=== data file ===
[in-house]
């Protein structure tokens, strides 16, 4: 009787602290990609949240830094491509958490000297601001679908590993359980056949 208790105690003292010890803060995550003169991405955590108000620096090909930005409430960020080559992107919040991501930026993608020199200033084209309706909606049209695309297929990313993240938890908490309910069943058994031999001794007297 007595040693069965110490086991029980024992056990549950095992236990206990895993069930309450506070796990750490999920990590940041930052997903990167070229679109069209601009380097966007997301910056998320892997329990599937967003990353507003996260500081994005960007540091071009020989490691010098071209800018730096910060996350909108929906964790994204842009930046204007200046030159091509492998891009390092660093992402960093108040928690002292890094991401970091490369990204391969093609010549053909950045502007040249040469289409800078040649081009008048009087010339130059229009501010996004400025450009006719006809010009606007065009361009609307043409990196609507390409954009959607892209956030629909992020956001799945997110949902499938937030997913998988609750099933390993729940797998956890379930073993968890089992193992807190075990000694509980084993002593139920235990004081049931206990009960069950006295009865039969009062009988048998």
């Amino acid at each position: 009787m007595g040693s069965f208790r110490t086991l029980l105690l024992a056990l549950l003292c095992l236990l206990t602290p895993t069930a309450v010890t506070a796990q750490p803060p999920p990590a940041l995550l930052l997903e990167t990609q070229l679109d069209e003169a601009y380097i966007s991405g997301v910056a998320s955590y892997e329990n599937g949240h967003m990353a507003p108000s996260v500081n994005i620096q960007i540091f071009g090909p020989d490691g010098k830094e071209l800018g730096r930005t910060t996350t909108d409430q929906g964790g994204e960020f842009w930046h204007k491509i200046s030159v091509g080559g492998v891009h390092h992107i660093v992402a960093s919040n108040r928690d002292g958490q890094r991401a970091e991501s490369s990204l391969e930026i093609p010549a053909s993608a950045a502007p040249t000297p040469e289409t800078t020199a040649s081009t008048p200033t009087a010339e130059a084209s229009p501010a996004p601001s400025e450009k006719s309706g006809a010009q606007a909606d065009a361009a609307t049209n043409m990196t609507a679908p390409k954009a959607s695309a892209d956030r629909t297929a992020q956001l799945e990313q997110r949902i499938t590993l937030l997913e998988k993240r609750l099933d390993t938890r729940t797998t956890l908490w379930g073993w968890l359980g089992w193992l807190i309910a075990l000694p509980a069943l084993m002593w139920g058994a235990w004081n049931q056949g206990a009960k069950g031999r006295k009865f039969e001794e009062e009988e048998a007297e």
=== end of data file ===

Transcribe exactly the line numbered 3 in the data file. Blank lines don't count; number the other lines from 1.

């Amino acid at each position: 009787m007595g040693s069965f208790r110490t086991l029980l105690l024992a056990l549950l003292c095992l236990l206990t602290p895993t069930a309450v010890t506070a796990q750490p803060p999920p990590a940041l995550l930052l997903e990167t990609q070229l679109d069209e003169a601009y380097i966007s991405g997301v910056a998320s955590y892997e329990n599937g949240h967003m990353a507003p108000s996260v500081n994005i620096q960007i540091f071009g090909p020989d490691g010098k830094e071209l800018g730096r930005t910060t996350t909108d409430q929906g964790g994204e960020f842009w930046h204007k491509i200046s030159v091509g080559g492998v891009h390092h992107i660093v992402a960093s919040n108040r928690d002292g958490q890094r991401a970091e991501s490369s990204l391969e930026i093609p010549a053909s993608a950045a502007p040249t000297p040469e289409t800078t020199a040649s081009t008048p200033t009087a010339e130059a084209s229009p501010a996004p601001s400025e450009k006719s309706g006809a010009q606007a909606d065009a361009a609307t049209n043409m990196t609507a679908p390409k954009a959607s695309a892209d956030r629909t297929a992020q956001l799945e990313q997110r949902i499938t590993l937030l997913e998988k993240r609750l099933d390993t938890r729940t797998t956890l908490w379930g073993w968890l359980g089992w193992l807190i309910a075990l000694p509980a069943l084993m002593w139920g058994a235990w004081n049931q056949g206990a009960k069950g031999r006295k009865f039969e001794e009062e009988e048998a007297e």